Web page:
** FILE **In a photo provided by the Ford Motor Co., a 2006 Ford F-150 Lariat pickup is shown in a Sept. 9, 2005 file photo. Ford Motor Co. is recalling more than 655,000 Ford F-150 and Lincoln Mark LT pickup trucks to fix a hose that could affect the vehicles' braking power. The automaker is issuing the recall of 2005-2006 versions of the trucks with 5.4 liter 3-valve engines. That's according to a posting Wednesday May 14, 2008 on the Web site of the National Highway Traffic Safety Administration. (AP Photo/Ford Motor Co., ho, FILE)
DETROIT (AP) -- Ford Motor Co. no longer expects to return to profitability by 2009 and is cutting North American production of pickups and SUVs for the rest of this year as high gas prices and the weak economy hurt sales, the company announced Thursday.
The Dearborn-based automaker also cut back its projections for total U.S. sales in 2008 to between 15 million and 15.4 million vehicles. That's down from 17 million vehicles as recently as 2005.
"Unless there is a fairly rapid turnaround in U.S. business conditions, which we are not anticipating, it now looks like it will take longer than expected to achieve our North American Automotive profitability goal," Ford President and Chief Executive Alan Mulally said in a statement.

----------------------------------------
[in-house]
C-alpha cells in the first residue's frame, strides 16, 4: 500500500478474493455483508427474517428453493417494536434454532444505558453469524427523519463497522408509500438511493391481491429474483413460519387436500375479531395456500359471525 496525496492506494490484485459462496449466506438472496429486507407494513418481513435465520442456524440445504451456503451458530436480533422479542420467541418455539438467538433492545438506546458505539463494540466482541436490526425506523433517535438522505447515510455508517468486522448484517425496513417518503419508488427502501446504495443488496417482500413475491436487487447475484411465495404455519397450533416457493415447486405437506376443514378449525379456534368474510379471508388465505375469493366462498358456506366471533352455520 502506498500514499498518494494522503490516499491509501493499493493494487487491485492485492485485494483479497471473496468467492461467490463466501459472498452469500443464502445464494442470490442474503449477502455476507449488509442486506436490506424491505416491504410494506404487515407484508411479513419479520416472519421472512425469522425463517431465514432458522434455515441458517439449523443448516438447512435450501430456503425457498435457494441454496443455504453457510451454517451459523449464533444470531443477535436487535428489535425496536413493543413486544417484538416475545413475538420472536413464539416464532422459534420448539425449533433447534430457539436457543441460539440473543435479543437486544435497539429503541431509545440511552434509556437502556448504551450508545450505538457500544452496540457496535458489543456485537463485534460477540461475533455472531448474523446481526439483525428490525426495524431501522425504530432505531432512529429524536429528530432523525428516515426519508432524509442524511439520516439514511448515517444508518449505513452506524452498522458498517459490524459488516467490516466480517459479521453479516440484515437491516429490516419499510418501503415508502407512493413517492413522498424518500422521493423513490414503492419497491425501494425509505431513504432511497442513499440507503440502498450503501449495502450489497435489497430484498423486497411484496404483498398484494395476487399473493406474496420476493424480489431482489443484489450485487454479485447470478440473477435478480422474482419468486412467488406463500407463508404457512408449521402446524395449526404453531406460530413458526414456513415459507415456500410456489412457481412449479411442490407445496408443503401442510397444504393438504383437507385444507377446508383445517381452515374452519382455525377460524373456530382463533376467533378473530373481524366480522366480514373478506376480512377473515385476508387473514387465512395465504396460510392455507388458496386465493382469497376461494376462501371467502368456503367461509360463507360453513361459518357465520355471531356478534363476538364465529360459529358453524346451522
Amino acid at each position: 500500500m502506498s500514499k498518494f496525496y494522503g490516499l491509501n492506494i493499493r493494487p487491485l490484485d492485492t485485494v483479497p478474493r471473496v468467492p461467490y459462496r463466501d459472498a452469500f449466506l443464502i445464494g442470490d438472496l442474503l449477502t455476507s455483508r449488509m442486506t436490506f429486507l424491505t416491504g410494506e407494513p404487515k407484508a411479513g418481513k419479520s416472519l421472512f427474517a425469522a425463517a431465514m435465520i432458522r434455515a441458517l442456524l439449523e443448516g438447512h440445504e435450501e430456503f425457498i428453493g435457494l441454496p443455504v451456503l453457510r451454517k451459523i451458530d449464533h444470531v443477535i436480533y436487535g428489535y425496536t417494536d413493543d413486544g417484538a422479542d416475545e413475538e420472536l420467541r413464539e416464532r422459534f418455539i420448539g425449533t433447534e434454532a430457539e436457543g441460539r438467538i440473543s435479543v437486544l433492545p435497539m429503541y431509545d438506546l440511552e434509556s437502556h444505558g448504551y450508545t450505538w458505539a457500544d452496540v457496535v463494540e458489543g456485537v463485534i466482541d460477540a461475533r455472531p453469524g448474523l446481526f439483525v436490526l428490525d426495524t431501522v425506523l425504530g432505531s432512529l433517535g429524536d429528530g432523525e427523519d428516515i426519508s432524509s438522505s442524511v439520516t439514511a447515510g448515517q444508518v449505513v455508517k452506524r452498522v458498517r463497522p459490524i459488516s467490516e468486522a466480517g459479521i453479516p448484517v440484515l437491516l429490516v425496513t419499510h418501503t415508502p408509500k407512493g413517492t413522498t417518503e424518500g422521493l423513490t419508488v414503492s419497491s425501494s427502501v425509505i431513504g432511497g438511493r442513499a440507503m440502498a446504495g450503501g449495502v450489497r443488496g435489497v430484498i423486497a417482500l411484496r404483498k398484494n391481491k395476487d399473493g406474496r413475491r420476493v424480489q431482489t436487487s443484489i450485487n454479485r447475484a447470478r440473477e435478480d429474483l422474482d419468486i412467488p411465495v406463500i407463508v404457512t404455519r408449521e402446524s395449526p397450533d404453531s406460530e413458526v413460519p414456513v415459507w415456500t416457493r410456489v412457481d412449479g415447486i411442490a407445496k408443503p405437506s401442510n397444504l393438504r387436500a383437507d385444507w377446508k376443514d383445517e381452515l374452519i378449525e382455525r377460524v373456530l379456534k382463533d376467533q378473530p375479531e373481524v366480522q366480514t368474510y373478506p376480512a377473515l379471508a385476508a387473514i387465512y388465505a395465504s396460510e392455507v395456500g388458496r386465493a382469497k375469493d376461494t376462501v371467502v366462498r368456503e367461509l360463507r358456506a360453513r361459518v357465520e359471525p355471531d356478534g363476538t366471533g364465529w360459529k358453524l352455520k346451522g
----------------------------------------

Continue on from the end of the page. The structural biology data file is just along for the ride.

Ford said it will cut production by 15 percent in the second quarter, 15 to 20 percent in the third quarter and 2 to 8 percent in the fourth quarter. The cuts will primarily affect pickups and sport utility vehicles, which have seen sales plummet in recent months.
Ford plans to increase its production of cars and crossovers through additional shifts and overtime. But the company's mix of vehicles remains heavily tilted to trucks and SUVs.
Ford had said in March it planned to cut second-quarter production by 10 percent and confirmed additional cuts at factories in Michigan and Kentucky earlier this week. But it revealed the full extent of the cuts Thursday.
Production cuts hurt revenues, because automakers book vehicles as sold once they leave the factory.
Consumers have been shifting to smaller, more fuel efficient cars in the last few months at a pace that stunned the industry. Through April, U.S. sales of subcompact cars shot up 33 percent, while sales of large SUVs were down 29 percent, according to Autodata Inc. Overall U.S. sales were down 8 percent in that period.
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